That’s not to say the idea isn’t possible, I just feel it will be much more difficult than it seems at first glance. What do you think, will this happen, should this happen?

(Link via kenny swan on Twitter)

Update:

As mentioned in the intro, this idea isn’t new. What I hadn’t realised is that it goes back to the 1960 (yes, I know, strictly speaking it goes back way further than that, as the overland route via Jura was the original route to Islay before steamers etc came into play). Neil King has more on his blog in West Tarbert Pier – Part 1:

The Government was presented with two alternative proposals for Islay. [..] The other was the radically different so-called “Overland Route” which involved using Jura as a stepping stone to Islay via new, shorter car ferry routes from Keills in Argyll to Lagg in Jura and from Feolin on Jura to Port Askaig. (This had, in fact, been the original route to Islay until the development of steamship services in the second quarter of the 19th century replaced it with the route to WTP.)

[..]

In February 1968, the Government rejected the Overland Route on grounds of cost. As well as new ferries, it would have involved upgrading more than 30 miles (50km) of single track roads to Keills and on Jura at an overall cost of £3.2m. Instead, the Government preferred to spend £1.1m on a new ro-ro car ferry to operate from a new pier at Escart Bay, about a mile down the loch from WTP. This would serve Port Askaig, Colonsay and Port Ellen. Jura would be served by a new ferry across the Sound of Islay to Feolin instead of the traditional call at Craighouse en route to Port Askaig and Gigha would have its own independent ferry. This option could also be delivered much more quickly than the Overland Route and within the predicted remaining life of the Lochiel.

(update via IanM on Twitter)

Sending your holiday cards with Islay stamps?

Islay LinksHave you ever heard of Cinderella Stamps? Well, I hadn’t, until now. In a nutshell they are decorative, often collectable, stamps you can add to your mail, but as they are not issued by the Post Office you also still need regular stamps (if you want to send a letter/postcard with them on). And as I found out yesterday you can also get some Islay stamps for exactly that purpose:

You can find out more on the Islay Stamps website, where you can also order their Islay Stamps. For updates on their releases you might want to follow the @IslayStamps Twitter feed.

My first 360° Islay video: Lossit Bay

Islay on VideoWell, that went better than I thought. When I posted the video exploring Islay’s Lossit Bay I mentioned that I was hoping to share my first 360° Islay video over the coming weeks. After reviewing the 360° footage I have of Lossit Bay on Friday evening and editing it during the Saturday (followed by a long upload and processing over Saturday night) I’m now ready to share it just a week later.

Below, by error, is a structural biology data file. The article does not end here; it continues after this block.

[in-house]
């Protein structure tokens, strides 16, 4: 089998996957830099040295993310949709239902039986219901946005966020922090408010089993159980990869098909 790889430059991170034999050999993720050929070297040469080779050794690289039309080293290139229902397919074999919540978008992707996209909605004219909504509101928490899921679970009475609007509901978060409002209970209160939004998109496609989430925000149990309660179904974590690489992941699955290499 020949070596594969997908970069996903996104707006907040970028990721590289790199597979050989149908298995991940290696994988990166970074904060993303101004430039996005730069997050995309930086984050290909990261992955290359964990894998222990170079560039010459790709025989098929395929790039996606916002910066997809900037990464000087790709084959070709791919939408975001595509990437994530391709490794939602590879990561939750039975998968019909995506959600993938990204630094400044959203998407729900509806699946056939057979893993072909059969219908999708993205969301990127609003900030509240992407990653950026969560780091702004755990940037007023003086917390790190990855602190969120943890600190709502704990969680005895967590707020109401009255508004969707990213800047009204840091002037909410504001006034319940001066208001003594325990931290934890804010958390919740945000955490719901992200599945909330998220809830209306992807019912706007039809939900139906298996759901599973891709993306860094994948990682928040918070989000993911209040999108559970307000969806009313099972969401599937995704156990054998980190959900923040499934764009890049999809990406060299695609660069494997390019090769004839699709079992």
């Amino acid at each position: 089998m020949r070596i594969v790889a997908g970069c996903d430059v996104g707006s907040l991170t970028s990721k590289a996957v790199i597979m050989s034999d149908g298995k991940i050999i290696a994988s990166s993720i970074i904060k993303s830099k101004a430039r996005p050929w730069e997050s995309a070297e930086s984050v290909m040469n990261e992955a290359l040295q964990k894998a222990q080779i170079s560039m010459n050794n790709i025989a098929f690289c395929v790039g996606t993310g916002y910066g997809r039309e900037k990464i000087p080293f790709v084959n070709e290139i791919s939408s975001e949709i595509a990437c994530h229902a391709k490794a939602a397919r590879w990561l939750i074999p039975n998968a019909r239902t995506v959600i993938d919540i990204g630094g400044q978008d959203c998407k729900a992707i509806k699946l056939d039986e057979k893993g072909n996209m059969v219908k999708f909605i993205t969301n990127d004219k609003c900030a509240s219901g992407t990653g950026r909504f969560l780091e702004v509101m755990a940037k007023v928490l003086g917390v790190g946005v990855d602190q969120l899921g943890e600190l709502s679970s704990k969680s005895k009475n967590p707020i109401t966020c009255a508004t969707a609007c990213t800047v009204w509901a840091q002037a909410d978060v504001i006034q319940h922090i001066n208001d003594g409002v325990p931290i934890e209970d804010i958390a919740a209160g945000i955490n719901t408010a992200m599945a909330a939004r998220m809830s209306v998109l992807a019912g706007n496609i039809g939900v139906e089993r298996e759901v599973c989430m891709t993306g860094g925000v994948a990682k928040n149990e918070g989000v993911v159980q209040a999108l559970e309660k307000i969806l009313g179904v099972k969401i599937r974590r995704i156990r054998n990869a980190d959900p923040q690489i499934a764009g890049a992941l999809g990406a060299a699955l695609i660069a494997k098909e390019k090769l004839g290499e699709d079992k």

Here are three minutes of 360° views of Lossit Bay on the west coast of Islay, filmed on a beautiful June evening:

Assuming you have a modern browser or are viewing it on a mobile device you should be able to move around in the video, looking into whatever direction you want. Out to sea, along the beach, over to the dunes, all as if you’re there and turning around. You can either move the view with your mouse (or finger on a mobile device) or by using the controls in the top left corner. If you’re watching it on a mobile device you should also be able to change the view by simply moving your mobile device around, left, right, up, down, whichever way you want.

The resolution/video quality isn’t as good as from my other cameras, but then this is early days, my first attempts with a fairly new technology. Over time the technology will improve and become more affordable (I only have a fairly low spec 360° camera which was on special offer, just right for me to learn and experiment with the technology), improving video quality over the coming years. I hope you’re still able to enjoy the video and the opportunity to look around.

I’m hoping to edit more 360° Islay videos over the coming weeks, Machir Bay, Bowmore, Port Charlotte and some of the distilleries are among the options. Bowmore will most likely get the nod first.

New Islay video: Exploring Lossit Bay

Islay on VideoAlmost three months ago I posted a short video June evening in Lossit Bay, promising there was more to come. I’ve already posted a few pictures in recent weeks, this week I’m planning a series of Lossit Bay pictures on my Islay pictures photoblog, starting with the original of the cover picture of the video. Talking of video, here is the very much extended 10x longer director’s cut of the footage I shot in Lossit Bay, I hope you enjoy it:

No music, just the sound of the waves breaking and the birds calling, in particular the noisy oystercatchers. It’s the way I like it. Just like it is when you’re there.

PS: Assuming I can work out how to edit and upload it I’m hoping to share a 360º video of Lossit Bay some time over the coming weeks. Fingers crossed…

A (fictional) Islay crime wave

Islay LinksIt seems Islay is becoming a hotbed of crime. Luckily only fictional, not in the real world. There are two books right now I’m aware of putting Islay on the crime fiction map. One has recently been published and is on my to read list, the other one is scheduled to be published in spring 2019.

Price: Check on Amazon

The first book is Machir Bay by Alasdair Wham. I think I came across it via a news report, but I’m not entirely sure. Not all bookshops have it, but on Islay you can buy it from The Celtic House and online at Amazon. As I said I haven’t got round to read it yet, but I’ll report back once I have. The reviews are very positive, so I’m looking forward to reading it.

The second book I came across via a tweet by the author:

You can find more on Allan’s page for the book, including a teaser excerpt. He mentioned he’s hoping to have a launch event on Islay, so watch out for that.